Over a year after losing their jobs to pandemic-related causes, Elizabeth remains unemployed, and her husband, a landscaper, is only able to get work once a week. Elizabeth says she knows that her family, theoretically, qualifies for the Covid-19 rent relief: they are below 80% of the Area Median Income and experienced financial hardships due to the pandemic.
But Elizabeth says she can’t afford to rely on theoretical assistance. With a family of five, including a 1 year-old, her primary concern is staying housed—even if it means cutting back on other essentials to pay rent.
“I have cut back on food, my internet, PG&E,” she says.
Elizabeth first heard about the Covid-19 rent relief program at a local food bank. It was there that she met a leader from Communities Organized for relational Power in Action (COPA), a faith-based nonprofit addressing issues like affordable housing. The COPA leader told her about the eviction moratorium and Senate Bill 91—now updated as Assembly Bill 832....
The updated bill attempts to correct the gaps that excluded certain renters from the first round of applications. For instance, the new bill allows tenants with informal leases to qualify, requires either the tenant or the landlord to apply (the former bill required both parties to apply) and distributes $250,000 to Community Bridges to help facilitate in-person assistance and outreach —a critical component given the application must be submitted online.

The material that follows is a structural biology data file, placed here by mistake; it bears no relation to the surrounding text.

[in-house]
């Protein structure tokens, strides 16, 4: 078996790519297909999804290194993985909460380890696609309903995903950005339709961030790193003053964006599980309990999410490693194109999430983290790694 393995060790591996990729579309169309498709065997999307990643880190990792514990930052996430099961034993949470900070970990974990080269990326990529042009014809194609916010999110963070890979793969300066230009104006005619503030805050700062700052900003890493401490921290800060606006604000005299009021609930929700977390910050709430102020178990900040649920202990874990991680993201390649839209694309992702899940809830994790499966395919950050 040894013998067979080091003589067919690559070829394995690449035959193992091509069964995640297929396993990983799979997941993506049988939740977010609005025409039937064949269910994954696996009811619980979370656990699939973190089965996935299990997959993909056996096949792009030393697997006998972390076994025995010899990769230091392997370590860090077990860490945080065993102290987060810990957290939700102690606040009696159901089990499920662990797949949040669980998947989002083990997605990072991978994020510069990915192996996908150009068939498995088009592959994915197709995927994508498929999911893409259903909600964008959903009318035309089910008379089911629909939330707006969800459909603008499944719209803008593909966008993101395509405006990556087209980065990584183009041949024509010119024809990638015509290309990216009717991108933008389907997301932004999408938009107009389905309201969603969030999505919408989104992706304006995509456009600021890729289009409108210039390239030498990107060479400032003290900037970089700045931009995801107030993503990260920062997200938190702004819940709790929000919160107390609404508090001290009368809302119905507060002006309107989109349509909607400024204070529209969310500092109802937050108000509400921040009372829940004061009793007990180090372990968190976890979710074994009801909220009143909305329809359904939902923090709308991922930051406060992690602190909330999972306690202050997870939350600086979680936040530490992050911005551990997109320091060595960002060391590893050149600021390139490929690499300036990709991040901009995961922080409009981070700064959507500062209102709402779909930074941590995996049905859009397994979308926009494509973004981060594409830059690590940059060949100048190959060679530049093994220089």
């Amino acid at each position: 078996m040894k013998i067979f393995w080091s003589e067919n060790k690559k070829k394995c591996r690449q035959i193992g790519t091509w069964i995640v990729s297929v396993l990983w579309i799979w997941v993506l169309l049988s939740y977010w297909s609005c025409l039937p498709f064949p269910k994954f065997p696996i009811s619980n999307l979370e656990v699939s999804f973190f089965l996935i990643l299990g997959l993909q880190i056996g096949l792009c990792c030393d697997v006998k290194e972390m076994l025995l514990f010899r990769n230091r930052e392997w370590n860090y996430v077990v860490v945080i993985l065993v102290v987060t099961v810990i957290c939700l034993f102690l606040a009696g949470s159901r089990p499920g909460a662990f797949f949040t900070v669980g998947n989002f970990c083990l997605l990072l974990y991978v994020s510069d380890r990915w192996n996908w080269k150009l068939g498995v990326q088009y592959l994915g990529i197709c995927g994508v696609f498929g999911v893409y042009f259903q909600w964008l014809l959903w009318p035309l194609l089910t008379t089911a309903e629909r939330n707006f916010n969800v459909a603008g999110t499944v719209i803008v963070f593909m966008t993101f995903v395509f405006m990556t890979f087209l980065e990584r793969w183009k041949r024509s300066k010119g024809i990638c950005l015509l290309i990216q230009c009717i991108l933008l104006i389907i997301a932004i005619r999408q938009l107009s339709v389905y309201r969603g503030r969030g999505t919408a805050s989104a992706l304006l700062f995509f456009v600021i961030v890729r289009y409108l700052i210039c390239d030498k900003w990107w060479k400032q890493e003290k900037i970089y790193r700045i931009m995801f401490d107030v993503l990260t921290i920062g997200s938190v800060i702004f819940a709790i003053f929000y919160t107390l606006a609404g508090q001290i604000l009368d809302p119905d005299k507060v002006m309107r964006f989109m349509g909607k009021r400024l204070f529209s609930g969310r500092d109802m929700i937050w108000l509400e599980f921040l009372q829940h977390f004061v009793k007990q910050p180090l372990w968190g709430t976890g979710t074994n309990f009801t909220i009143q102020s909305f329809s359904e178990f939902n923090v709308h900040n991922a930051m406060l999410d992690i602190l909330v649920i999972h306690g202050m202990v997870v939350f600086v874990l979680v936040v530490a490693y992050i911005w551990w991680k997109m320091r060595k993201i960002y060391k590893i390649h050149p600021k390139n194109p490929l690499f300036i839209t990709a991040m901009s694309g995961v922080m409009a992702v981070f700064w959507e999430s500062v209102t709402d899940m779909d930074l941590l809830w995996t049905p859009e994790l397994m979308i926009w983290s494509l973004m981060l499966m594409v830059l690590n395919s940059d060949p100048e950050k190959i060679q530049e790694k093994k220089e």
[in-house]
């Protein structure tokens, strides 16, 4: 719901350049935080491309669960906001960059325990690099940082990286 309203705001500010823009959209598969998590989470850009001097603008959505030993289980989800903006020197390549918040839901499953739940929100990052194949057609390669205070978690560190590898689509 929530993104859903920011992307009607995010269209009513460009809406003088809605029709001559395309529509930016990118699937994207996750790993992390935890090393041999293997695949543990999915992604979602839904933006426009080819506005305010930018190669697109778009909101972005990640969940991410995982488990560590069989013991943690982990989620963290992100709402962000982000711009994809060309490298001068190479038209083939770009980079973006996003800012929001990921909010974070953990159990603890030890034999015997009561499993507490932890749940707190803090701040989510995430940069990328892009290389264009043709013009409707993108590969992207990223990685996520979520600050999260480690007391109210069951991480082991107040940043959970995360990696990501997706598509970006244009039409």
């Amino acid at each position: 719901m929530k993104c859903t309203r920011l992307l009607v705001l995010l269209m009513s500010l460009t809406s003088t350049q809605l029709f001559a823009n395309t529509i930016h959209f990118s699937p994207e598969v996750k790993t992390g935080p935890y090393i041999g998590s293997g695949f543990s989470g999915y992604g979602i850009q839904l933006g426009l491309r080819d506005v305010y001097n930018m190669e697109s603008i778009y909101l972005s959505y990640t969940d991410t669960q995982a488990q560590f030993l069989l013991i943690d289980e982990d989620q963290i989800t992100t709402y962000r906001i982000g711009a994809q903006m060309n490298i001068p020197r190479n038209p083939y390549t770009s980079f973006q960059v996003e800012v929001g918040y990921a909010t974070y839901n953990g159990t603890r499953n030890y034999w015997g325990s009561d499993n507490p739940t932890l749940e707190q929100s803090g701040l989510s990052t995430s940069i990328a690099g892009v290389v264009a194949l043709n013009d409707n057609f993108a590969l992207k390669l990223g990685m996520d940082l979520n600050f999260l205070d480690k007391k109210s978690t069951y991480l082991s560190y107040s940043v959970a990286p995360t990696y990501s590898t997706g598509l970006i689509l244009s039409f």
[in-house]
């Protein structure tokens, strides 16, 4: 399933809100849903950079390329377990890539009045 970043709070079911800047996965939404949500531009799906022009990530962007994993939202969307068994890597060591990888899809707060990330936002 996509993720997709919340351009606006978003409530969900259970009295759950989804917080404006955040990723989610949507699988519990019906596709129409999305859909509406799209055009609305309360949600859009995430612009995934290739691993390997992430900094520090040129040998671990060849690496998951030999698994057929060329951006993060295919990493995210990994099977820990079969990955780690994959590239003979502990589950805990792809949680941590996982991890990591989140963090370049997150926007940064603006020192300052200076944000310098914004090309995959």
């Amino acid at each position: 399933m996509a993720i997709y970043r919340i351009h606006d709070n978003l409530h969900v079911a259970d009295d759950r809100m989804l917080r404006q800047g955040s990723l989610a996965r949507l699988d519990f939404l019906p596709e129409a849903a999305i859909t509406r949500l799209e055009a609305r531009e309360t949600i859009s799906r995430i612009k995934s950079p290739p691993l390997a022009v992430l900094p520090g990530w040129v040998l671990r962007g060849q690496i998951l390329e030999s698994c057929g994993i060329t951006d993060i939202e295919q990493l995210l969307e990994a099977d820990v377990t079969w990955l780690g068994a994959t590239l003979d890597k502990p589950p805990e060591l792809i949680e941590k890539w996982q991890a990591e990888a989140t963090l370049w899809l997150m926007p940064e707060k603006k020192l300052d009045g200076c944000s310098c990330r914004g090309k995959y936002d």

COPA advocated for these changes and more, like 100% of back-rent forgiveness, up to three months of future rent, assistance with utility arrears and tenant records during the pandemic to be “masked,” or hidden, which are now included in the updated bill.
“Of course there’s still some obstacles, but I think what we have now is much better than what we saw initially,” says COPA organizer Mayra Bernabe.
But even though some obstacles were removed, their impact lingers, Bernabe says. “I know some of our families have mistrust for our government programs, because of the way they’ve been rolled out before,” she says.
[Photo: COPA leader Raymond Cancino, Executive Director of Community Bridges attests to hurdles in the process. Credit: Tarmo Hannula, Good Times]